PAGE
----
|Medium:||Oil on canvas|
|Dimensions:||40 x 31 in.|
Blalock, co-developer of the “blue baby” operation, was born in Culloden, Georgia. He received his A.B. in 1918 from the University of Georgia and his M.D. in 1922 from the Johns Hopkins University School of Medicine. Blalock continued at The Johns Hopkins Hospital as an intern in urology, assistant resident in surgery, and externe in otolaryngology.
In 1925, Blalock became the first chief resident in surgery at Vanderbilt University Hospital, and later joined the faculty of the Vanderbilt University School of Medicine, where he did pioneering work on the nature and treatment of hemorrhagic and traumatic shock. He demonstrated that surgical shock resulted primarily from the loss of blood and he encouraged the use of plasma or whole-blood transfusions as treatment following the onset of shock. This work is credited with saving the lives of many casualties during World War II.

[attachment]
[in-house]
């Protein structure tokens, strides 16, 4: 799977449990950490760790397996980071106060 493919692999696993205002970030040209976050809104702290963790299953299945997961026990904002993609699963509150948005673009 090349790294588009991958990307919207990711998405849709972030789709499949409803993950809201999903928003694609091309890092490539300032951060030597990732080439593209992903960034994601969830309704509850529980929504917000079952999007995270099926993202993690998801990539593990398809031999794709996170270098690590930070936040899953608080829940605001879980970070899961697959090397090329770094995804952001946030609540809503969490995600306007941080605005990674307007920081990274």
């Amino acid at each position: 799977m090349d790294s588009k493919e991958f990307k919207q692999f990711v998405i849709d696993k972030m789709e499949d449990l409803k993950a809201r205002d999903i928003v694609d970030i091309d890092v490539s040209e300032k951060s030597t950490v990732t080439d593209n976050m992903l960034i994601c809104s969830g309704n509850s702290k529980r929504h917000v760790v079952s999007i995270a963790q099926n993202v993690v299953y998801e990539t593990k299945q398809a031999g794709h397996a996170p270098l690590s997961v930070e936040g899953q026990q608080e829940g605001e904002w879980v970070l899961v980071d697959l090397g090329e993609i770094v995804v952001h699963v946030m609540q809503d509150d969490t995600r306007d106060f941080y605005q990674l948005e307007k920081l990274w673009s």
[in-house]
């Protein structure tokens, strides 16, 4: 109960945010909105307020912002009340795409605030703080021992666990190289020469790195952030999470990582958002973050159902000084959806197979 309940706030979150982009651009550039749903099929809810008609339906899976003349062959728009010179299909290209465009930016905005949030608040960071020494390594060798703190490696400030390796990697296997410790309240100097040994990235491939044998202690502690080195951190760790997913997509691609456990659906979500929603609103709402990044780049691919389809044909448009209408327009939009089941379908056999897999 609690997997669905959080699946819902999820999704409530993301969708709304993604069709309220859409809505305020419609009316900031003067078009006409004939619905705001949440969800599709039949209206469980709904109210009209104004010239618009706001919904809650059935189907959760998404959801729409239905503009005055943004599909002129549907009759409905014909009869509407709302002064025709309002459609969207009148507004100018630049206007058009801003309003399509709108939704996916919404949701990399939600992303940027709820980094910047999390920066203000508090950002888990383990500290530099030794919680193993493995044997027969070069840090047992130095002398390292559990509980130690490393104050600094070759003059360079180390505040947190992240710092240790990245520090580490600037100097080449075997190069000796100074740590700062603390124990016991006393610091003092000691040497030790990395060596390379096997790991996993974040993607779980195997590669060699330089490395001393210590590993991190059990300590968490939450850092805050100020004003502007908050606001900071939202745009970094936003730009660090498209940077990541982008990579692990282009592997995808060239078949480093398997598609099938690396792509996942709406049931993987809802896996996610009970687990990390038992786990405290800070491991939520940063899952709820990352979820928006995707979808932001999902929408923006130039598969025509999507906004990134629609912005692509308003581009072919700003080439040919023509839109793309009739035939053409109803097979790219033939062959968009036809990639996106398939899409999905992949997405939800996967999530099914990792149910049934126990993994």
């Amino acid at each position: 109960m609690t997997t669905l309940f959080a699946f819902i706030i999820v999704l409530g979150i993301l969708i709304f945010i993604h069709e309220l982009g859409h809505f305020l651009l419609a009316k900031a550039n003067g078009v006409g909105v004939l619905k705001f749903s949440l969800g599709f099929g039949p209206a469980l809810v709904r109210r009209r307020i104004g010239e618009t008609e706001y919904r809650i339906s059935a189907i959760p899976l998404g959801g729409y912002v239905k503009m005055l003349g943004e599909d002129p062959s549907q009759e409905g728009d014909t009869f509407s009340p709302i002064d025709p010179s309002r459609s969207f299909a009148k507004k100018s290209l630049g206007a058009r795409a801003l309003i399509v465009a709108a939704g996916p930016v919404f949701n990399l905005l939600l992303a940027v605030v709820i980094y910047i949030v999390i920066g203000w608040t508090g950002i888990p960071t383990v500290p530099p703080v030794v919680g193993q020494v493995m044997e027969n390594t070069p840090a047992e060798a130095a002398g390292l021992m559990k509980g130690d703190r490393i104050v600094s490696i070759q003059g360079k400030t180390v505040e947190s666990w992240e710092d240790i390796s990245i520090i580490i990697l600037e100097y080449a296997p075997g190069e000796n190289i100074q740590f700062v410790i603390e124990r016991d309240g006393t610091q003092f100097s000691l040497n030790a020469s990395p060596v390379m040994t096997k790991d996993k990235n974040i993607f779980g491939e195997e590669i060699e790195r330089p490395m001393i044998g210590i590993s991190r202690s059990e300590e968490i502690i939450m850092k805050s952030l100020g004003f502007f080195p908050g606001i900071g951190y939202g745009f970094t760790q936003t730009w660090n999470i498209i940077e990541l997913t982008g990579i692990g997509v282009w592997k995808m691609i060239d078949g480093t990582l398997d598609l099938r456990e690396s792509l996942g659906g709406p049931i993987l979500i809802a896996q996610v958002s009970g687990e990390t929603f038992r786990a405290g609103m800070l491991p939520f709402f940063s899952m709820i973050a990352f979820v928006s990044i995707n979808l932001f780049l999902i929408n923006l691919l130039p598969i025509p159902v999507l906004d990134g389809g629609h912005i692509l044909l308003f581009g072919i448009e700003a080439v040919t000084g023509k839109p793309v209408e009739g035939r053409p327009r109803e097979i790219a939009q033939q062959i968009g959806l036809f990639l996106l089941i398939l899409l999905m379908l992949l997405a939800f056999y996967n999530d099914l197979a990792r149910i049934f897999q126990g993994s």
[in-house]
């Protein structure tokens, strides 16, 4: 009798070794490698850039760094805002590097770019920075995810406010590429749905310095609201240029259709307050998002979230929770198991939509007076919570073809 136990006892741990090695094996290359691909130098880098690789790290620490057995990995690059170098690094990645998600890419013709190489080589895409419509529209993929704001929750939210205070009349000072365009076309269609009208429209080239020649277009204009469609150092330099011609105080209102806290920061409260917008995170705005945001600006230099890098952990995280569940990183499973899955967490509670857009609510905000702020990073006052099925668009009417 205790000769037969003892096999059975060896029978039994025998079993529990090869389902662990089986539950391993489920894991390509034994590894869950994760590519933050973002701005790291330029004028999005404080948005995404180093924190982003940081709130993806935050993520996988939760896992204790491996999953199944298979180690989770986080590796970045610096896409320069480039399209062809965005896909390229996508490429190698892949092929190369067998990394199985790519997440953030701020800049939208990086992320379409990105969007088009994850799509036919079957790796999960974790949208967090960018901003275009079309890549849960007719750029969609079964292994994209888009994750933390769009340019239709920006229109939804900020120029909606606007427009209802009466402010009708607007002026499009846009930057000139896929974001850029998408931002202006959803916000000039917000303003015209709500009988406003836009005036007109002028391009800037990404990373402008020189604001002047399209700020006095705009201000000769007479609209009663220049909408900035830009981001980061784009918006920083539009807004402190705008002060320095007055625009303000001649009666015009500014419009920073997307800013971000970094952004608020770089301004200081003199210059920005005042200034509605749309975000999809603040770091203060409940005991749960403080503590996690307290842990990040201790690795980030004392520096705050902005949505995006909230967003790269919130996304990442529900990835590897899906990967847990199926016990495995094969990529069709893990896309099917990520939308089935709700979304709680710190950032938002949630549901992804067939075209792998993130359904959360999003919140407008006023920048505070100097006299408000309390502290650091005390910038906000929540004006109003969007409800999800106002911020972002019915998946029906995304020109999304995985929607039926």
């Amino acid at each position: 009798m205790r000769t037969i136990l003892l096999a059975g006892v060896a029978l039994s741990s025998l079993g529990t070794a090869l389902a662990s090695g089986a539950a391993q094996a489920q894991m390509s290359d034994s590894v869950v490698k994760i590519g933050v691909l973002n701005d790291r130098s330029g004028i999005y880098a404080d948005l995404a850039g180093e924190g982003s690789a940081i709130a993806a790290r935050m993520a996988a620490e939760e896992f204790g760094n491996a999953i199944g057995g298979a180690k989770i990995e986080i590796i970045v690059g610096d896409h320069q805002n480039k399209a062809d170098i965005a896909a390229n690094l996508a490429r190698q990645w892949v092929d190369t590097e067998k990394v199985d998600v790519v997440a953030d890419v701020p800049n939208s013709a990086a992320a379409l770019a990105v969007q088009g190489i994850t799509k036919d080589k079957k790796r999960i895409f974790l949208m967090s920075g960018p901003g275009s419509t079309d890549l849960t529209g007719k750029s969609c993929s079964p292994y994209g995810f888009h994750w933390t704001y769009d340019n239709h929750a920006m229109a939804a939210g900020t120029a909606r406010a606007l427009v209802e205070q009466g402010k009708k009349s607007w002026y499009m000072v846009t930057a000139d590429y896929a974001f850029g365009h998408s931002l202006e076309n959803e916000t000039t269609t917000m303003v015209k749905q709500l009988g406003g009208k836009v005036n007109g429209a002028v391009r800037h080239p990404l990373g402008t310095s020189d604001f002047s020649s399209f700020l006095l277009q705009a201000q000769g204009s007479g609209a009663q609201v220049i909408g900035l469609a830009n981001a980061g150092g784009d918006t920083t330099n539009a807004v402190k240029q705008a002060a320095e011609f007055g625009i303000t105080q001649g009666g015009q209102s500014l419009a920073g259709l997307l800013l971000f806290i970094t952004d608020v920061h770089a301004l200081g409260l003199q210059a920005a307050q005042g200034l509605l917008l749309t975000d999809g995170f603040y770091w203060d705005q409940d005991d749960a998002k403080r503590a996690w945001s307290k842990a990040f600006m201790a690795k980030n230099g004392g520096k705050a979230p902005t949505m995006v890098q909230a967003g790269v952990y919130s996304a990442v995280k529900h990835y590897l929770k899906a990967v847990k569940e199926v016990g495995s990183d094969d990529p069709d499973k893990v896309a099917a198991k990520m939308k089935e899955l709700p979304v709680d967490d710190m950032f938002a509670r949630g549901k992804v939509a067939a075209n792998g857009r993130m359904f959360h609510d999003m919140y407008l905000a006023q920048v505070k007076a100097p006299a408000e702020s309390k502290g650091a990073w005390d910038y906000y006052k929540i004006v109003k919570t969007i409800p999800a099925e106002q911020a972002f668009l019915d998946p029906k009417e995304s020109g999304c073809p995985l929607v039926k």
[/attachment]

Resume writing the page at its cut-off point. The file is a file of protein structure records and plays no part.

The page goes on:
He returned to Johns Hopkins in 1941 as professor and director of surgery at the Johns Hopkins University School of Medicine and surgeon-in-chief of the hospital, positions he held until his retirement in 1964.
In 1944, Blalock collaborated with Helen Taussig and Vivien Thomas to develop the "blue baby" operation, a means to improve the flow of oxygen into the blood of babies born with a heart condition called Tetralogy of Fallot. The procedure connected one of the heart's major arteries with another feeding into the lungs. It not only helped save the lives of thousands of children around the world but also opened the door to now-familiar procedures like coronary bypass surgery.
While at Johns Hopkins, Blalock worked for the establishment of the Children's Medical and Surgical Center. He received numerous awards, including the Lasker Award, for his outstanding surgical contributions. He was nominated several times for the Nobel Prize in medicine. In 1964, the clinical science building was renamed in his honor at the 75th anniversary celebration of The Johns Hopkins Hospital.
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